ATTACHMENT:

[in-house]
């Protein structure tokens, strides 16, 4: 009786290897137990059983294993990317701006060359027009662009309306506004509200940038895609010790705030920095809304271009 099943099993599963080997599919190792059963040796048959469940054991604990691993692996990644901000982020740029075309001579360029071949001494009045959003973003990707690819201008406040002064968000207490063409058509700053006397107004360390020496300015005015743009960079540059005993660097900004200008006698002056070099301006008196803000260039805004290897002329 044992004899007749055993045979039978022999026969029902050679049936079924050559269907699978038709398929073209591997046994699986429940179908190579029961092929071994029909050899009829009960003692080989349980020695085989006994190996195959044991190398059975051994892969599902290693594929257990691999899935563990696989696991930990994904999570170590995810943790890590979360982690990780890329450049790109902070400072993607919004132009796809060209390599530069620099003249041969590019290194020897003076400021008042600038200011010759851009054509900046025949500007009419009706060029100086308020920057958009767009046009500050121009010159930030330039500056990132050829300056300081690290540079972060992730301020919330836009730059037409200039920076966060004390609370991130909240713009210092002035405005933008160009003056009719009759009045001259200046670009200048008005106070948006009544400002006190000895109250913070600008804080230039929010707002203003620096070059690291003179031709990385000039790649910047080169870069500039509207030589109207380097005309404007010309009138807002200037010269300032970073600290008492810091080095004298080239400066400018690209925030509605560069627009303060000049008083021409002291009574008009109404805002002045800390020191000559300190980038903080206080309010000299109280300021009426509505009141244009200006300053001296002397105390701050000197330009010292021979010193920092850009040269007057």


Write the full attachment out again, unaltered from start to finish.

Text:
[in-house]
């Protein structure tokens, strides 16, 4: 009786290897137990059983294993990317701006060359027009662009309306506004509200940038895609010790705030920095809304271009 099943099993599963080997599919190792059963040796048959469940054991604990691993692996990644901000982020740029075309001579360029071949001494009045959003973003990707690819201008406040002064968000207490063409058509700053006397107004360390020496300015005015743009960079540059005993660097900004200008006698002056070099301006008196803000260039805004290897002329 044992004899007749055993045979039978022999026969029902050679049936079924050559269907699978038709398929073209591997046994699986429940179908190579029961092929071994029909050899009829009960003692080989349980020695085989006994190996195959044991190398059975051994892969599902290693594929257990691999899935563990696989696991930990994904999570170590995810943790890590979360982690990780890329450049790109902070400072993607919004132009796809060209390599530069620099003249041969590019290194020897003076400021008042600038200011010759851009054509900046025949500007009419009706060029100086308020920057958009767009046009500050121009010159930030330039500056990132050829300056300081690290540079972060992730301020919330836009730059037409200039920076966060004390609370991130909240713009210092002035405005933008160009003056009719009759009045001259200046670009200048008005106070948006009544400002006190000895109250913070600008804080230039929010707002203003620096070059690291003179031709990385000039790649910047080169870069500039509207030589109207380097005309404007010309009138807002200037010269300032970073600290008492810091080095004298080239400066400018690209925030509605560069627009303060000049008083021409002291009574008009109404805002002045800390020191000559300190980038903080206080309010000299109280300021009426509505009141244009200006300053001296002397105390701050000197330009010292021979010193920092850009040269007057």